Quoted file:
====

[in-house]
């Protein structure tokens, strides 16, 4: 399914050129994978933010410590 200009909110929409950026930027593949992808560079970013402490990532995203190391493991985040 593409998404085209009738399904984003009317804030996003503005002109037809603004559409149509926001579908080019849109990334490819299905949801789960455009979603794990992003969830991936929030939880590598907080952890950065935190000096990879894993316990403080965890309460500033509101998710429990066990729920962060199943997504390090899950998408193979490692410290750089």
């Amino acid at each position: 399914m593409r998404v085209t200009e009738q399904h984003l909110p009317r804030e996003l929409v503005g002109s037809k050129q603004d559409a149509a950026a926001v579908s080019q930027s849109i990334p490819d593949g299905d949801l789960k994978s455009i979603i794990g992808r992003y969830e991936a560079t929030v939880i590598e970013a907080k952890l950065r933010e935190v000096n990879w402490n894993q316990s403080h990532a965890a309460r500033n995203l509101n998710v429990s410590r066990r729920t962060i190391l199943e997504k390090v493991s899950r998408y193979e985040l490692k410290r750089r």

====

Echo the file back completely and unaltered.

[in-house]
């Protein structure tokens, strides 16, 4: 399914050129994978933010410590 200009909110929409950026930027593949992808560079970013402490990532995203190391493991985040 593409998404085209009738399904984003009317804030996003503005002109037809603004559409149509926001579908080019849109990334490819299905949801789960455009979603794990992003969830991936929030939880590598907080952890950065935190000096990879894993316990403080965890309460500033509101998710429990066990729920962060199943997504390090899950998408193979490692410290750089």
């Amino acid at each position: 399914m593409r998404v085209t200009e009738q399904h984003l909110p009317r804030e996003l929409v503005g002109s037809k050129q603004d559409a149509a950026a926001v579908s080019q930027s849109i990334p490819d593949g299905d949801l789960k994978s455009i979603i794990g992808r992003y969830e991936a560079t929030v939880i590598e970013a907080k952890l950065r933010e935190v000096n990879w402490n894993q316990s403080h990532a965890a309460r500033n995203l509101n998710v429990s410590r066990r729920t962060i190391l199943e997504k390090v493991s899950r998408y193979e985040l490692k410290r750089r």